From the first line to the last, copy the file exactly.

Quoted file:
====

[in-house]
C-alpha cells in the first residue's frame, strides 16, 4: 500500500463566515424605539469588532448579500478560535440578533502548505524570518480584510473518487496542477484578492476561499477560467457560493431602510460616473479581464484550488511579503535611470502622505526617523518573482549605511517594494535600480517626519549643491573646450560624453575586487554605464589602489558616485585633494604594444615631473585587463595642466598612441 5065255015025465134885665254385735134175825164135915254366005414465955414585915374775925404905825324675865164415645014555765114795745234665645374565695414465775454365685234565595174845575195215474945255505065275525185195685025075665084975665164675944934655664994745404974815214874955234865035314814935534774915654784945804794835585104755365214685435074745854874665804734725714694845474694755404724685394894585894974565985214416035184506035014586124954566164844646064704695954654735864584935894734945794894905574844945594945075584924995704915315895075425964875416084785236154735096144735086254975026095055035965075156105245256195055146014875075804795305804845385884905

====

[in-house]
C-alpha cells in the first residue's frame, strides 16, 4: 500500500463566515424605539469588532448579500478560535440578533502548505524570518480584510473518487496542477484578492476561499477560467457560493431602510460616473479581464484550488511579503535611470502622505526617523518573482549605511517594494535600480517626519549643491573646450560624453575586487554605464589602489558616485585633494604594444615631473585587463595642466598612441 5065255015025465134885665254385735134175825164135915254366005414465955414585915374775925404905825324675865164415645014555765114795745234665645374565695414465775454365685234565595174845575195215474945255505065275525185195685025075665084975665164675944934655664994745404974815214874955234865035314814935534774915654784945804794835585104755365214685435074745854874665804734725714694845474694755404724685394894585894974565985214416035184506035014586124954566164844646064704695954654735864584935894734945794894905574844945594945075584924995704915315895075425964875416084785236154735096144735086254975026095055035965075156105245256195055146014875075804795305804845385884905